Not the most complicated of creatures, jellyfish. And not the most complicated of words either.

Jelly + fish = jellyfish. Easy. I heard the word during a song this evening, and was struck by its simplicity. But of course I had the feeling that there’d be something interesting, linguistically, about jellyfish.

And so I found myself on the Wikipedia entry for jellyfish. And that was just the beginning…

The first word that jumped out at me was medusa-phase!! According to Wikipedia, jellyfish are the informal common names given to the medusa-phase of certain gelatinous members of the subphylum Medusozoa. If you have even a passing knowledge of classical mythology, you can probably imagine what medusa-phase refers to.

Medusa of course was the famous Gorgon encountered by Perseus, with venomous snakes instead of hair. The medusa phase of an animal typically involves an umbrella-shaped structure with stinging tentacles around the edge, so there’s something of a resemblance. Medusozoa are distinguised from other members of the phylum Cnidaria by this stage featuring in their development.

The precise term for a specific subgroup of animals sharing common descent, like Medusozoa, is clade. Other more famous clades include rodents, insects, and dinosaurs. Clades can have subclades within them, like mice, or ants. Clade comes from the Greek klados, meaning branch, as each represents a branch on the figurative tree of life.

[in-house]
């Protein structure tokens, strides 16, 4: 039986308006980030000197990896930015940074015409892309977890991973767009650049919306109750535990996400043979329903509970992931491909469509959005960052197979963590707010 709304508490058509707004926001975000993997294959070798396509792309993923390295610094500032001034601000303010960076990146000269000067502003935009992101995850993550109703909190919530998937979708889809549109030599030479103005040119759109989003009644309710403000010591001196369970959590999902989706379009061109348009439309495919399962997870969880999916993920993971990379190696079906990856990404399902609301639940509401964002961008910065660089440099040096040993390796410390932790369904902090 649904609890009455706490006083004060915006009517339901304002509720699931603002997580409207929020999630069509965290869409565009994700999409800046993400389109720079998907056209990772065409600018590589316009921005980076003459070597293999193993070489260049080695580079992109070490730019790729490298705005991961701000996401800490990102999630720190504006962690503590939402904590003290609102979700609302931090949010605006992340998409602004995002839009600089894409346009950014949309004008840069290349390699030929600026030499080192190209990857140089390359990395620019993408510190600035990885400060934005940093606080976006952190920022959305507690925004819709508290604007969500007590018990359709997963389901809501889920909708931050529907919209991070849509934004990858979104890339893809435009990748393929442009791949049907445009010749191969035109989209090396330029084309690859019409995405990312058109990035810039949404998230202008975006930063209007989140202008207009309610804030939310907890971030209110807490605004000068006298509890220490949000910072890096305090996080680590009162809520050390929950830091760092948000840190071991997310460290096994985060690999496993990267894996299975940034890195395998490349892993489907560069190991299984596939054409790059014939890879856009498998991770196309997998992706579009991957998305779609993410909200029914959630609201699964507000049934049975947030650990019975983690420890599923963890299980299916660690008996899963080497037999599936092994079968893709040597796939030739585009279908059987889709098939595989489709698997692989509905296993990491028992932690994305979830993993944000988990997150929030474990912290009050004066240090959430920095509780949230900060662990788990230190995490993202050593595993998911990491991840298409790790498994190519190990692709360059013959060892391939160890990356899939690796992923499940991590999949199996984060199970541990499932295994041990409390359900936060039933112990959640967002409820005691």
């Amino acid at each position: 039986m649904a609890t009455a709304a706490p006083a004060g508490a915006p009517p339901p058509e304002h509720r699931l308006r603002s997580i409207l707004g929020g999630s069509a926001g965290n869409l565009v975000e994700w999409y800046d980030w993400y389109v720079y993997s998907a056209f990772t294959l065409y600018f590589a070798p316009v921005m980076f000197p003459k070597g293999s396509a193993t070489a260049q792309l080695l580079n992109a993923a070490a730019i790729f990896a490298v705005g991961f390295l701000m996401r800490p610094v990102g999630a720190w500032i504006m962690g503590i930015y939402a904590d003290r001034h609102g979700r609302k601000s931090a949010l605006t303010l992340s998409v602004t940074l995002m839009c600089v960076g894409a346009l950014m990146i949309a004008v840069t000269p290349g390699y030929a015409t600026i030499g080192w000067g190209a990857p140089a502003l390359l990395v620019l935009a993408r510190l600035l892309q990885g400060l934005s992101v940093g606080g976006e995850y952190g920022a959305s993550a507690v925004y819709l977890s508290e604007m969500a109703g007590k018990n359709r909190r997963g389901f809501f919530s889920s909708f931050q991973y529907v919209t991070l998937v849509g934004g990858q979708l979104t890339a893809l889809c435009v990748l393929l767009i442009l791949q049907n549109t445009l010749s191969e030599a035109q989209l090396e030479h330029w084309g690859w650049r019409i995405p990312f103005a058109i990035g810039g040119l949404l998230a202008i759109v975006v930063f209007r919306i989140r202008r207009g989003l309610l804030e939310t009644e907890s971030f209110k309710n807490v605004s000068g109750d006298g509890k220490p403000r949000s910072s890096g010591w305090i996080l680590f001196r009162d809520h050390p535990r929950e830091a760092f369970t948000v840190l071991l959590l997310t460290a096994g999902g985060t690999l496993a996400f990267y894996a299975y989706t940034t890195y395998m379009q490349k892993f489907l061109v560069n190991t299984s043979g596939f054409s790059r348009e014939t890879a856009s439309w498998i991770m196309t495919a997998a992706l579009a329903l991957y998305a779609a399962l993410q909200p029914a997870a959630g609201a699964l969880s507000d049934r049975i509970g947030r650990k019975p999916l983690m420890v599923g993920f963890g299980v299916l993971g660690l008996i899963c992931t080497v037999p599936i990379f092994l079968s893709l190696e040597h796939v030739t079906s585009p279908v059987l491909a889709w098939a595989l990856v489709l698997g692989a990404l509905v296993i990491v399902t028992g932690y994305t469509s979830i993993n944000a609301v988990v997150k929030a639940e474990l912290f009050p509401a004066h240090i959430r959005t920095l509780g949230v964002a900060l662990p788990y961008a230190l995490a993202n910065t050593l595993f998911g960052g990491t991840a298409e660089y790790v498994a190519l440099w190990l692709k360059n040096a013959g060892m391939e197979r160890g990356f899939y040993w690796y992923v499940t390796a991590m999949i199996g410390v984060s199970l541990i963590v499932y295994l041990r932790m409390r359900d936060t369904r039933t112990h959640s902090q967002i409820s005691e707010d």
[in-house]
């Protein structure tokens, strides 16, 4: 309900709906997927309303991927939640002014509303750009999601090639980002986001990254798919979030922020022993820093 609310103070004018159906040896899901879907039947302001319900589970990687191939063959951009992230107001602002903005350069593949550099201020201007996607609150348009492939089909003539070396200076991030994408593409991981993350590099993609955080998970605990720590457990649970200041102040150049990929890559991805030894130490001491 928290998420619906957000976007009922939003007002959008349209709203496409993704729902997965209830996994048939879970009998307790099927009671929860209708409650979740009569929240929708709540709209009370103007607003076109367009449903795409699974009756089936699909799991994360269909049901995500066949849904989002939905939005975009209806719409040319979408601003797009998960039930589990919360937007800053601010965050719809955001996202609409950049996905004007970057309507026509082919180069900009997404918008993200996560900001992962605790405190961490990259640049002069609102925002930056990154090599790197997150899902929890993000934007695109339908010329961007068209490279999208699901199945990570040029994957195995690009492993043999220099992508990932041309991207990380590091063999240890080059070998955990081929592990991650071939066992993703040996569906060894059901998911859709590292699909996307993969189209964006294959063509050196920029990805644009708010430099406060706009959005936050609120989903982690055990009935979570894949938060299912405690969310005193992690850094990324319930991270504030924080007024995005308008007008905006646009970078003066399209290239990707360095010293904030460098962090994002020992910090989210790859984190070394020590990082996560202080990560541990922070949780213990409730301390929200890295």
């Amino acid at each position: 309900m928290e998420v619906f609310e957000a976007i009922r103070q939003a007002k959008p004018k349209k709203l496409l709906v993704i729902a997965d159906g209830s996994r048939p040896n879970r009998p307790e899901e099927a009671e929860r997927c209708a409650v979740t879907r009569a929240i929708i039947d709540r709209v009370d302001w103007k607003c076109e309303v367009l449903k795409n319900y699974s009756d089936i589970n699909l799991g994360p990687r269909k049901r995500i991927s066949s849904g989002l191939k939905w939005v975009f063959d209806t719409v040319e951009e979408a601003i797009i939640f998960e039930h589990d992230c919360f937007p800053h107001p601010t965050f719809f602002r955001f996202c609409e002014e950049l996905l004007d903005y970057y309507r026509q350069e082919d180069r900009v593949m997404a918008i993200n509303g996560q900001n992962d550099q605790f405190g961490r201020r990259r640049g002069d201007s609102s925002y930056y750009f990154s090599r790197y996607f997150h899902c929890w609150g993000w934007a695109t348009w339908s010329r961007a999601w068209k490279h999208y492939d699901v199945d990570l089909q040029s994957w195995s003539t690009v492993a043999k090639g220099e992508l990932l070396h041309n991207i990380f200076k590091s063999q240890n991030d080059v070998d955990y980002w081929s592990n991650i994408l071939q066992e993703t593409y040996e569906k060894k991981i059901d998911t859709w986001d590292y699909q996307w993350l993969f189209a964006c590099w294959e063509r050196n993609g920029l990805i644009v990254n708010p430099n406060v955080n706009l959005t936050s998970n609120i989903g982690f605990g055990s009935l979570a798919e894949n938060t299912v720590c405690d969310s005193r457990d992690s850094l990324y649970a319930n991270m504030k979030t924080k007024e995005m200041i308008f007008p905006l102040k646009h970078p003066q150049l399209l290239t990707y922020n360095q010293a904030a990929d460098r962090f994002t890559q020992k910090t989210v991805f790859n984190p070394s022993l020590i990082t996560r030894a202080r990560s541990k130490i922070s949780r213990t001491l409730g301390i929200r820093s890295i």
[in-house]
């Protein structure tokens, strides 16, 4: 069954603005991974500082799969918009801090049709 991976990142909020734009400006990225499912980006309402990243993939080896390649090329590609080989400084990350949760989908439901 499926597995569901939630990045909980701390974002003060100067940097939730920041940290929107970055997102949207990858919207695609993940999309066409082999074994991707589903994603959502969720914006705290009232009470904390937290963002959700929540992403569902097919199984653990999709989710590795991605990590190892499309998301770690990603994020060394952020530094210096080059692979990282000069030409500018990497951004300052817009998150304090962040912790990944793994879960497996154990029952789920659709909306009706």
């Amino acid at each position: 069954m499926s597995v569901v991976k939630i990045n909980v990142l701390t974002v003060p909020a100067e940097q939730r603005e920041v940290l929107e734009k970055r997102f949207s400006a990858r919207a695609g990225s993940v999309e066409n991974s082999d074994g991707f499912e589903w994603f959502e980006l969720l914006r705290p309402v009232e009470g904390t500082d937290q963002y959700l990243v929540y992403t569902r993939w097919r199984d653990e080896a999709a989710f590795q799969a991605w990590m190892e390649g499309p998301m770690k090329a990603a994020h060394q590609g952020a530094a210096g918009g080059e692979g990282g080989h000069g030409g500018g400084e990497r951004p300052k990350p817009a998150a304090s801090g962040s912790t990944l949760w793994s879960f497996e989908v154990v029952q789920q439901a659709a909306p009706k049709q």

All very interesting so far, but what I was most pleased to learn is that like bugs, there are jellyfish, and then there are true jellyfish!

You’re probably dying to know right now what exactly makes members of the class Scyphozoa true jellyfish. It’s not that other jellyfish aren’t jellyfish, but rather they’re composed of different polyps working together, while a true jellyfish is a single organism composed of two layers. And don’t worry if you feel you’ve been lied to your whole life about what are and aren’t jellyfish: most jellyfish that you see and that look like classical jellyfish are in fact member of Scyphozoa.

But the most important question of all is: is a jellyfish, true or otherwise, a fish? Well that’s such a complex question, it’ll have to wait till tomorrow!

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